“There is no power for change greater than a community discovering what it cares about.” Margaret Wheatley
Patient safety may look to be the current fad or focus for the next accreditation cycle but it is more than a new manual or a report to boost our competitive position. It is the heart of what we do. It is the duty we have to those who are in need of our help. It is the minimum we can provide and the optimum we can achieve. Patient safety represents nothing less than our integrity- our bond of trust with each patient and family member who arrives through our doors. To truly achieve a safe environment, we must take the time to have conversations that matter.
Creating a culture of safety will require that we follow four principles. We will need to incorporate these four principles into all of our activities both as individuals and collectively in our health care organizations. The first task we must undertake is to be present. We need to find a way to be present in the moment and be aware of our environment. We cannot recognize system deficiencies if we are no longer looking at the space in which we are working. To be present means that we have to get outside of our heads and pay attention to where we are. We have to look and listen and feel the space we are in and become aware of the others who share that space. We must find ways to quiet the noise in our heads so that we can hear our intuitive voice and act on the gut feelings that drive us in the right direction.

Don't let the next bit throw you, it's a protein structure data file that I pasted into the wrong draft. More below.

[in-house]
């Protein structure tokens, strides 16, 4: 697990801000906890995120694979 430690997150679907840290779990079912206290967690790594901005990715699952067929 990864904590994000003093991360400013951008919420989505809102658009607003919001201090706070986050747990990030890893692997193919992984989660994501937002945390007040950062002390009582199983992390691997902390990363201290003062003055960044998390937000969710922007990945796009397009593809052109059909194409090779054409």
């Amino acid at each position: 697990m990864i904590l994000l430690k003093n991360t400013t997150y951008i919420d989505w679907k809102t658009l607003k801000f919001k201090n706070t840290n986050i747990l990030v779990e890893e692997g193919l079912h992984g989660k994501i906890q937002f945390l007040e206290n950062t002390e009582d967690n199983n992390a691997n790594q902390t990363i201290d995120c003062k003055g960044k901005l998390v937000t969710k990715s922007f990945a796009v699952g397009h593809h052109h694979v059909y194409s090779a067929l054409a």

The second principle is to listen. We must learn to listen with an open mind. We need to create a space where there is respect for each other’s story. We cannot create a safe environment for patients until we create a safe environment for sharing our stories. We must listen fully- not just to the information but to the context it is delivered in. We must listen without judgment and encourage disclosure. We must spend time assessing situations before diagnosing what is wrong or who is to blame. We will need to find ways for stories to be told without fear of retribution or retaliation. We will need to look for the theme of each story rather than bicker about the truth of the facts or deflect the message in an effort to diminish the storyteller.
Our third task is to solve the problem together. We must find ways to collaborate and foster consensus. We will need to provide the staff and clinicians with skills for negotiating their environments. We will need to encourage them to look for ways to communicate their concerns, to share their ideas, to collaborate and not compete. We will need to remove barriers that keep them from collaborating. These barriers include conflicting policies, unnecessary hierarchies, perpetual rivalries, and misuse of resources. We will need to give them skills in listening, openness, mutuality, and acceptance. We will need to give them a safe space to be creative and to take risks that can lead to transformation of ineffective processes. We will need to be there with them when there are errors or unanticipated outcomes and model integrity and forgiveness.